The a cappella genre has had Hollywood harmonizing in more movies and TV shows than most Pitch Perfect fans realize. See which of your favorites have previously traded all the instruments in the world for a pitch pipe.
'N SYNC HONORS THE BEE GEES (2003)
The boy band stole the 2003 Grammy Awards broadcast with an medley of Bee Gees hits "Lonely Days," "How Can You Mend a Broken Heart," "How Deep Is Your Love" and "Stayin' Alive." Watch the legendary award performance -- adding a couple of extra layers to the classic Brothers Gibb three-part harmonies, complete with beatboxing by Justin Timberlake -- here.
Anna Kendrick, Rebel Wilson, Brittany Snow and Skylar Astin fronted the wildly successful film that spotlights collegiate a cappella competitions, which THR called "a nerdy, sexy musical romp." With worldwide earnings at $112 million, a sequel is coming May 15, 2015. Watch the riff-off scene featuring songs about sex here.
In an episode titled "The Warblers" in the show's second season, Fox introduced the Dalton Academy Warblers, a private school group fronted by Darren Criss. Originally voiced by the Tufts University Beelzebubs (who competed on The Sing-Off in 2009), their covers range from Katy Perry's "Teenage Dream" to "Blackbird" by The Beatles. Watch them compete with Pink's "Raise Your Glass" here.
Tom Selleck, Steve Guttenberg and Ted Danson joined their voices on the 1950s R&B song (recorded by The Spaniels and The McGuire Sisters) to help stop baby Mary from crying. Though mostly in unison, watch the trio perform "Goodnite, Sweetheart, Goodnite" cribside here.
The season-one "A Pox in Our House" episode of the long-running sitcom had John Stamos holding down the solo of a "Hodja (Make Me Spin)" performance, after which Bob Saget tried his best to continue the lead on the Todd Rundgren 1985 release. Watch the eight-person ensemble perform here, complete with the group's well-harmonized exit.
The Seth MacFarlane series occasionally relies on its resident barbershop quartet to lighten up relatively serious moments, like diagnosing a patient with AIDS or explaining the process of a vasectomy. Watch the group humorously educate Peter on the medical procedure here.
Will Ferrell, Paul Rudd, David Koechner and Steve Carrell covered "Afternoon Delight," the Starland Vocal Band hit from 1976, in the Adam McKay comedy. The Channel 4 News Team also recently performed the arrangement live for the first time at the sequel's premiere in Sydney. Watch the a cappella film scene here.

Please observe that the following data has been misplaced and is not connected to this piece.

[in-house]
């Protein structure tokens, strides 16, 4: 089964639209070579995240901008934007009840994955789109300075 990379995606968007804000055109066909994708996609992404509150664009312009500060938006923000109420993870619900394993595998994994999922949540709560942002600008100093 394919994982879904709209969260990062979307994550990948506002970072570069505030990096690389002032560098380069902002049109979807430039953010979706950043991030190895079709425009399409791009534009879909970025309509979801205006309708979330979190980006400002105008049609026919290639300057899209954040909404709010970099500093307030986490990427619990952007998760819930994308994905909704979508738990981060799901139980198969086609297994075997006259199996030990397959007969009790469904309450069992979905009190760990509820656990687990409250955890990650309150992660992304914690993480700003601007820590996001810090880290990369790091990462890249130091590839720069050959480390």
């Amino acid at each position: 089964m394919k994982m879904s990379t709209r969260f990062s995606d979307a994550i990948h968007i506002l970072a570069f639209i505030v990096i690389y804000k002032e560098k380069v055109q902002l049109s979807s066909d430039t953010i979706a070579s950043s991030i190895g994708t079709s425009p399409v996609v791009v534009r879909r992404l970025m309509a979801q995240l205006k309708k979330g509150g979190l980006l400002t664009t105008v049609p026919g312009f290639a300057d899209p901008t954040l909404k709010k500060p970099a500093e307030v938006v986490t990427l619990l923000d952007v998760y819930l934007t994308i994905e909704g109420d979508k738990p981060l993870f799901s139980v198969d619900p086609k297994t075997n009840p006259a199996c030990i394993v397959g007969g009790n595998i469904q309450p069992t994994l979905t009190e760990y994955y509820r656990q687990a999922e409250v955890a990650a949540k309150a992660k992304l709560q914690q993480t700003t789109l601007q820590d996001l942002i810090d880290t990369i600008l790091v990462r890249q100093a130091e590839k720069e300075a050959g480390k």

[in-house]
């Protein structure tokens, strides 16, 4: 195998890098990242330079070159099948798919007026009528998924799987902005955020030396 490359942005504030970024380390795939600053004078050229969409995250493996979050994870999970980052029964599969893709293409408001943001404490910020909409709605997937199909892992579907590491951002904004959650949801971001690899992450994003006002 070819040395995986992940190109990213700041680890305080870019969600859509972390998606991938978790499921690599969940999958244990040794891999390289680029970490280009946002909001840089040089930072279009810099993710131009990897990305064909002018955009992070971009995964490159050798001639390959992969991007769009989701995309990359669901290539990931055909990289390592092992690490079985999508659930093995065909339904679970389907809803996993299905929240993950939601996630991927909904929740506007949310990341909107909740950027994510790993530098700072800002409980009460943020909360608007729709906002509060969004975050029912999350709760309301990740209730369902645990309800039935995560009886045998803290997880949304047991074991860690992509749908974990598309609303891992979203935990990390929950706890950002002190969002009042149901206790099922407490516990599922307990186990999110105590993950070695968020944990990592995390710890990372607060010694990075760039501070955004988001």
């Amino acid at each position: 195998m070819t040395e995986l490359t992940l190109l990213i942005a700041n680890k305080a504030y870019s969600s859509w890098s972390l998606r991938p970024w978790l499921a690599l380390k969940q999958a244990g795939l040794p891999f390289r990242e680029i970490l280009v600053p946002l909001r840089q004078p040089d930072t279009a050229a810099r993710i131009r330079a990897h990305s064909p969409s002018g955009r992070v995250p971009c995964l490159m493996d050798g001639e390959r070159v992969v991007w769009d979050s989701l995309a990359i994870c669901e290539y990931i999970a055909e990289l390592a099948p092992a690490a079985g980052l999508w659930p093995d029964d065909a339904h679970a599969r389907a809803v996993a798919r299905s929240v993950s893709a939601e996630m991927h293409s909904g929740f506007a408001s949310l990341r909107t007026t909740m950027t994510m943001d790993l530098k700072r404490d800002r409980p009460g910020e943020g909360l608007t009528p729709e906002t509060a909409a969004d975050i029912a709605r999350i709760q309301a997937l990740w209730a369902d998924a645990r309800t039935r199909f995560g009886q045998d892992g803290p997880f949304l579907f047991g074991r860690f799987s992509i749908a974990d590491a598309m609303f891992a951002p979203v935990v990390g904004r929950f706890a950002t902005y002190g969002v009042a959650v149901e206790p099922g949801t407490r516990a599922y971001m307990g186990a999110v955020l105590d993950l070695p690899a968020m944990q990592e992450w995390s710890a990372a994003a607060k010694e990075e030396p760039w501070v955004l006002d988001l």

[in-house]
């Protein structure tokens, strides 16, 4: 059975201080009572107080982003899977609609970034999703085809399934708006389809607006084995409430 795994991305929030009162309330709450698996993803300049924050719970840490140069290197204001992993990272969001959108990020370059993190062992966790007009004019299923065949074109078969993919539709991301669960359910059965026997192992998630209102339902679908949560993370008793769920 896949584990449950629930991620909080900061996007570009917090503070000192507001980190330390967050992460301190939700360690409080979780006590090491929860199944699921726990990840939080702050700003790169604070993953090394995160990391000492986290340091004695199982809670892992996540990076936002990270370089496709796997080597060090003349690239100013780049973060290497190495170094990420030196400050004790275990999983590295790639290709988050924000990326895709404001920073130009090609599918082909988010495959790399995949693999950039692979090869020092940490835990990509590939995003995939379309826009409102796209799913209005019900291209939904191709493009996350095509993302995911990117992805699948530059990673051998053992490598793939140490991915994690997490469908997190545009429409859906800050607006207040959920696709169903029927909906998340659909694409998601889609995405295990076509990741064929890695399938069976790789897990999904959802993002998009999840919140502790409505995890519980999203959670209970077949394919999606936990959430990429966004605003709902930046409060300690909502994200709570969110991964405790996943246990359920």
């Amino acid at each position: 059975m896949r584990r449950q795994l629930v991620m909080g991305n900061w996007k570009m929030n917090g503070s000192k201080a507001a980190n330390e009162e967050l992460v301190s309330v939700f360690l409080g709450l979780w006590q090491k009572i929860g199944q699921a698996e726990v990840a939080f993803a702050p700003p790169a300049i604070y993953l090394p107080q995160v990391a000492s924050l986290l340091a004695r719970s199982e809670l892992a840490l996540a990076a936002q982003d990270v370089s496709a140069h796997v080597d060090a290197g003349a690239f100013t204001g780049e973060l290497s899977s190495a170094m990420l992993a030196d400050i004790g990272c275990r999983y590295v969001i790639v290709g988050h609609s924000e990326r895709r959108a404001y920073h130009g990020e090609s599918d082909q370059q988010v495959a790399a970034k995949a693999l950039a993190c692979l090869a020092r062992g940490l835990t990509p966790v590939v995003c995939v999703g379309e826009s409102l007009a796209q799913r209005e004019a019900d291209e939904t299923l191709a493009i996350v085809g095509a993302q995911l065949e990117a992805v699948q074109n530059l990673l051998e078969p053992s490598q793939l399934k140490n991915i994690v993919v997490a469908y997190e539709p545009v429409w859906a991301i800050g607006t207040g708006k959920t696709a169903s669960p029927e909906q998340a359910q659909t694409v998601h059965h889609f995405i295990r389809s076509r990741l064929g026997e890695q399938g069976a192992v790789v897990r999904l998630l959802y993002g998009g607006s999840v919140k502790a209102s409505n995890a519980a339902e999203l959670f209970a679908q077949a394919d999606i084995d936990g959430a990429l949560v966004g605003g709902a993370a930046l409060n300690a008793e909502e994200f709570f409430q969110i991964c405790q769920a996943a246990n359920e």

The film's family dinner scene hit a high note when John Michael Higgins aimed to demonstrate "the pulse of the collective" mid-meal. Jennifer Aniston cooperated with her brother and took the bass line, while Vince Vaughn refused to champion the kick drum. Watch the elaborate introduction to Yes' "Owner of a Lonely Heart" here.
Ed Helms didn't bring his musical abilities to the NBC cubicle mockumentary until its third season, in which Cornell University graduate Andy Bernard said he was in an a cappella group called Here Comes Treble (also the episode title). He joined the group for ABBA's "Take a Chance on Me," Boy George's "Karma Chameleon" and Edwin McCain's "I'll Be" (watch it here).
Dane Cook sent an elderly male quartet to serenade Jessica Alba with an a cappella rendition of Beyonce's "Crazy in Love," complete with Cook --dressed in a penguin suit -- popping out of a giant present. Watch the not-so-well-received musical present here.
Adam Scott and Kathryn Hahn led the a cappella appearance in this Adam McKay film, (somewhat) singing Guns N' Roses' 1988 hit "Sweet Child of Mine." Watch the rocky Range Rover rehearsal here to see the uncomfortably perfect family struggle to lock in their harmonies.
The Texas-based a cappella quintet won season three of The Sing-Off with electro-infused covers, and has since released three studio albums, two holiday records and a handful of evolution-style viral videos. Watch as they collaborate with violinist Lindsey Stirling to cover Imagine Dragons' "Radioactive," which won one of the first-ever YouTube Music Awards, here.
USA introduced Psych audiences to Dule Hill's collegiate a cappella group, Blackapella, in an episode titled "Let's Doo-Wop It Again." He reunited with Mekhi Phifer and Jaleel White to solve the murder of the fourth member. Watch James Roday change the quartet's name to Quarterblack here, and then jam with the group as they "Psych Out" to "Feels Good" here.
The season-eight episode of the CBS show, "The Time Travelers," had Neil Patrick Harris and Josh Radnor traveling through time. What better use of the ability than to unite with themselves to perform Billy Joel's 1984 doo-wop single "The Longest Time" at MacLaren's? Watch the snap-filled booth performance here.
Fresh off her controversial twerking performance with Robin Thicke at MTV's Video Music Awards, Miley Cyrus stopped by Late Night With Jimmy Fallon to record a much more harmonious version of "We Can't Stop" with Fallon (who often features his barbershop quartet The Ragtime Gals) and The Roots. Watch the viral cover of the hit here.